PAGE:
Valerie scrubbed down every surface at her station, picking up bottles and tubes of products to reach underneath everything and going up the mirror that displayed a mystery splatter. She wiped off and disinfected all her combs and her shears, along with every other tool she used that day, ensuring it was all in tip top shape for the next day. She swept and mopped the floor surrounding her chair first, then, out of the kindness of her heart, she moved through the rest of the room with the broom and mop. She rinsed all the colors bowls and brushes, then set them on the drainer by the sink. She wiped the chair and sink in the shampoo station with the appropriate cleaning solution, then repeated at her own station chair.
“There!” She placed both hands on her hips and sighed with relief to have her chores for the day finished. Looking from her area to the other stations, she felt proud of the extra work she put into her cleaning process at the end of every day. It showed when you compared her station to anyone else’s. Satisfied that everything was thoroughly done, Valerie rushed to the break room to give her feet a rest before she walked home.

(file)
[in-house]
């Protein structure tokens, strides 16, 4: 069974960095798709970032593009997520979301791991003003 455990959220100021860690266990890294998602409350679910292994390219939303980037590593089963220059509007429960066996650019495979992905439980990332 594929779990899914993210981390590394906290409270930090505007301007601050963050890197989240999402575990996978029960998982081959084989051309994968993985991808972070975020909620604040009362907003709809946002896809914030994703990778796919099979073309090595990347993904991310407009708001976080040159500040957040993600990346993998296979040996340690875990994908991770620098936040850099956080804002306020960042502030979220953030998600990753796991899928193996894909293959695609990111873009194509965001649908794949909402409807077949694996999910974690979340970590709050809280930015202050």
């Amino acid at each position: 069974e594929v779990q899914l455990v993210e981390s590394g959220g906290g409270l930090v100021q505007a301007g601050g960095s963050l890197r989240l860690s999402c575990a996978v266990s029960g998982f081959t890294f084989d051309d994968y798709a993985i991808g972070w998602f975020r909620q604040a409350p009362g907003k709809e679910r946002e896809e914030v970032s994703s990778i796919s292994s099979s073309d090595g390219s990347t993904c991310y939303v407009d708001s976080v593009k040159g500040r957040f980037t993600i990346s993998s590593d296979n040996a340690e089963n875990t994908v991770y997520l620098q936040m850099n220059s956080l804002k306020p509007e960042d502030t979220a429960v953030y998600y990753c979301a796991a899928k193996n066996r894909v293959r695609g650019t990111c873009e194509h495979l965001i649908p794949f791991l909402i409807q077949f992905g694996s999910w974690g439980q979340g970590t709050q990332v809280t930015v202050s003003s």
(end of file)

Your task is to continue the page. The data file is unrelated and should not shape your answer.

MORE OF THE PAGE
She lived so close to the salon, it wasn’t out of the question to walk there and back, but she preferred to limit that to the shorter work days, or days with good weather. She had sorely misjudged how long she was going to work today, but at least she wore reasonable shoes, so walking home tonight wouldn’t be the worst part of her day.
As she pulled each shoe off to give her feet a quick rub before their marathon, Valerie thought about the appointment that had held her back for so much longer. People always underestimated how long it took to achieve blonde hair. Always. Of course, her guest hadn’t left with blonde hair, because that’s not how it works, but they had started the enormous process to get there, and Valerie was thrilled with their results after one session.
“Ahh, that’s better,” she smiled as her feet loosened up. She leaned back into the chair to enjoy herself for one more minute, then she’d head home, where the food and beer waited for her.
She slipped her shoes back on comfortably and mentally prepared for their impending disapproval. They weren’t going to like the walk home, but they didn’t have a choice.
Valerie grabbed her light jacket and purse, hastily searching for her keys, then draped them over her shoulders. As she walked to the front door, she flipped through the keys on her ring for the shop key. Before she started cleaning, she double checked the other two doors at the back of the salon were locked, leaving just the front door.
She passed through the door, shutting and locking it behind her effortlessly. The night was dark and cool, refreshing after her long, exhausting day. Only her feet would complain about the short, pleasant walk home, but as long as she kept walking and didn’t pause too often, she’d be fine.
It took roughly 10 minutes for Valerie to walk about three blocks away, but it was then that she remembered the important thing she had forgotten.